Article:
#include <iostream> #include <toml++/toml.h> using namespace std::string_view_literals; int main() { static constexpr auto source = R"( str = "hello world" numbers = [ 1, 2, 3, "four", 5.0 ] vegetables = [ "tomato", "onion", "mushroom", "lettuce" ] minerals = [ "quartz", "iron", "copper", "diamond" ] [animals] cats = [ "tiger", "lion", "puma" ] birds = [ "macaw", "pigeon", "canary" ] fish = [ "salmon", "trout", "carp" ] )"sv; toml::table tbl = toml::parse(source); // different ways of directly querying data std::optional<std::string_view> str1 = tbl["str"].value<std::string_view>(); std::optional<std::string> str2 = tbl["str"].value<std::string>(); std::string_view str3 = tbl["str"].value_or(""sv); std::string& str4 = tbl["str"].ref<std::string>(); // ~~dangerous~~ std::cout << *str1 << "\n"; std::cout << *str2 << "\n"; std::cout << str3 << "\n"; std::cout << str4 << "\n"; // get a toml::node_view of the element 'numbers' using operator[] auto numbers = tbl["numbers"]; std::cout << "table has 'numbers': " << !!numbers << "\n"; std::cout << "numbers is an: " << numbers.type() << "\n"; std::cout << "numbers: " << numbers << "\n"; // get the underlying array object to do some more advanced stuff if (toml::array* arr = numbers.as_array()) { for (toml::node& elem : *arr) { // visitation helps deal with the polymorphic nature of TOML data elem.visit([](auto&& el) noexcept { if constexpr (toml::is_number<decltype(el)>) (*el)++; else if constexpr (toml::is_string<decltype(el)>) el = "five"sv; }); } // arrays are very similar to std::vector arr->push_back(7); arr->emplace_back<toml::array>(8, 9); std::cout << "numbers: " << numbers << "\n"; } // node-views can be chained to quickly query deeper std::cout << "cats: " << tbl["animals"]["cats"] << "\n"; std::cout << "fish[1]: " << tbl["animals"]["fish"][1] << "\n"; // can also be retrieved via absolute path std::cout << "cats: " << tbl.at_path("animals.cats") << "\n"; std::cout << "fish[1]: " << tbl.at_path("[1]") << "\n"; // ...even if the element doesn't exist std::cout << "dinosaurs: " << tbl["animals"]["dinosaurs"] << "\n"; //no dinosaurs :( return 0; }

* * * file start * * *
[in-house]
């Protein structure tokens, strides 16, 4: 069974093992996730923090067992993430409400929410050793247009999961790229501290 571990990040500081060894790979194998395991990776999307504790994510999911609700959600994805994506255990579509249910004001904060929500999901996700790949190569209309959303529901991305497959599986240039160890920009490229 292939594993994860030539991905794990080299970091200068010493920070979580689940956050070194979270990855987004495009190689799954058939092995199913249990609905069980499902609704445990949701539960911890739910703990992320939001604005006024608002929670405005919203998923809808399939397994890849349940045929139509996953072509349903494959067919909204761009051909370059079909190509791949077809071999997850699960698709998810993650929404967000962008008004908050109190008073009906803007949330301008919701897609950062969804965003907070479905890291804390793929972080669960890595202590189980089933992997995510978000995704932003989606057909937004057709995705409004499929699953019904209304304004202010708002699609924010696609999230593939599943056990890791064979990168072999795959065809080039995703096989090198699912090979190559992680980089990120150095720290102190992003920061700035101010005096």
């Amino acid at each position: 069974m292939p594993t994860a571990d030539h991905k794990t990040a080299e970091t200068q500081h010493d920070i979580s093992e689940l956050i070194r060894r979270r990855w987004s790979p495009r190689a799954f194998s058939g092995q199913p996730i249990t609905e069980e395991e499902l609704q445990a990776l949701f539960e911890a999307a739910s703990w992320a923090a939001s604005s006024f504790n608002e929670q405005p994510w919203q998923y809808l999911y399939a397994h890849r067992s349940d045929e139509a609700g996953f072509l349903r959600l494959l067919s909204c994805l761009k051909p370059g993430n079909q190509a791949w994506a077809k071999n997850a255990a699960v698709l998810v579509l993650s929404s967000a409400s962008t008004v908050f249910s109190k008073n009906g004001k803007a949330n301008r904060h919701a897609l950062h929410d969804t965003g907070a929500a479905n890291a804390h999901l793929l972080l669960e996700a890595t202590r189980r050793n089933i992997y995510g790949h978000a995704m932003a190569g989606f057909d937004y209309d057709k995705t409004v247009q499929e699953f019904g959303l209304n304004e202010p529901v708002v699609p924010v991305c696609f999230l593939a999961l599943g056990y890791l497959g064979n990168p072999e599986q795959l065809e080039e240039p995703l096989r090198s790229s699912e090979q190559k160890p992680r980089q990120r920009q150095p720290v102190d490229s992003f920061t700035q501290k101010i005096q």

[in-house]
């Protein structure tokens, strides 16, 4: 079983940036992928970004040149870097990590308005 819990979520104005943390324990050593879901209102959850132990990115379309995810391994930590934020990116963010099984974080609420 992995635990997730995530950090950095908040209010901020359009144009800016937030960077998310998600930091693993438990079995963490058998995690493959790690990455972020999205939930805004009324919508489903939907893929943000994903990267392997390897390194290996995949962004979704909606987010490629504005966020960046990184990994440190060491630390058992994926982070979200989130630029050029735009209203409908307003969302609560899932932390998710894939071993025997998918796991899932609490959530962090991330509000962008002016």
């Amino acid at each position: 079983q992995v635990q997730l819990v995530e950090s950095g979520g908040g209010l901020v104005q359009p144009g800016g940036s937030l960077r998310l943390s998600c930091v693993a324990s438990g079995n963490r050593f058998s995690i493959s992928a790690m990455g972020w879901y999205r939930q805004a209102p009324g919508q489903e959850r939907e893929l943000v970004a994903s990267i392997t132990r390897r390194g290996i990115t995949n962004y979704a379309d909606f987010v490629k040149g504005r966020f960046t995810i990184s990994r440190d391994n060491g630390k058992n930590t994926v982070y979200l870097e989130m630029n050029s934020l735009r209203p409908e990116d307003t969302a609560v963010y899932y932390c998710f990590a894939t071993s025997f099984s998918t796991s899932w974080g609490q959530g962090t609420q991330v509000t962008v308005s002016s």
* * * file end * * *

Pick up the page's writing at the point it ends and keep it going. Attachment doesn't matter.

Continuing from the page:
hello world
hello world
hello world
hello world
table has 'numbers': 1
numbers is an: array
numbers: [ 1, 2, 3, 'four', 5.0 ]
numbers: [ 2, 3, 4, 'five', 6.0, 7, [ 8, 9 ] ]
cats: [ 'tiger', 'lion', 'puma' ]
fish[1]: 'trout'
cats: [ 'tiger', 'lion', 'puma' ]
fish[1]: 'trout'

Serializing as TOML, JSON and YAML

All toml++ data types have overloaded operator<< for ostreams, so 'serializing' a set of TOML data to actual TOML is done just by printing it to an ostream. Converting it to JSON and YAML is done in much the same way, but via a toml::json_formatter and toml::yaml_formatter.

Try this code on Compiler Explorer

#include <iostream> #include <toml++/toml.h> int main() { auto tbl = toml::table{ { "lib", "toml++" }, { "cpp", toml::array{ 17, 20, "and beyond" } }, { "toml", toml::array{ "1.0.0", "and beyond" } }, { "repo", "" }, { "author", toml::table{ { "name", "Mark Gillard" }, { "github", "" }, { "twitter", "" } } }, }; // serializing as TOML std::cout << "###### TOML ######" << "\n\n"; std::cout << tbl << "\n\n"; // serializing as JSON using toml::json_formatter: std::cout << "###### JSON ######" << "\n\n"; std::cout << toml::json_formatter{ tbl } << "\n\n"; // serializing as YAML using toml::yaml_formatter: std::cout << "###### YAML ######" << "\n\n"; std::cout << toml::yaml_formatter{ tbl } << "\n\n"; return 0; }
###### TOML ######

cpp = [ 17, 20, 'and beyond' ]
lib = 'toml++'
repo = ''
toml = [ '1.0.0', 'and beyond' ]

github = ''
name = 'Mark Gillard'
twitter = ''

###### JSON ######

    "author" : {
        "github" : "",
        "name" : "Mark Gillard",
        "twitter" : ""
    "cpp" : [
        "and beyond"
    "lib" : "toml++",
    "repo" : "",
    "toml" : [
        "and beyond"

###### YAML ######

  github: ''
  name: 'Mark Gillard'
  twitter: ''
  - 17
  - 20
  - 'and beyond'
lib: toml++
repo: ''
  - '1.0.0'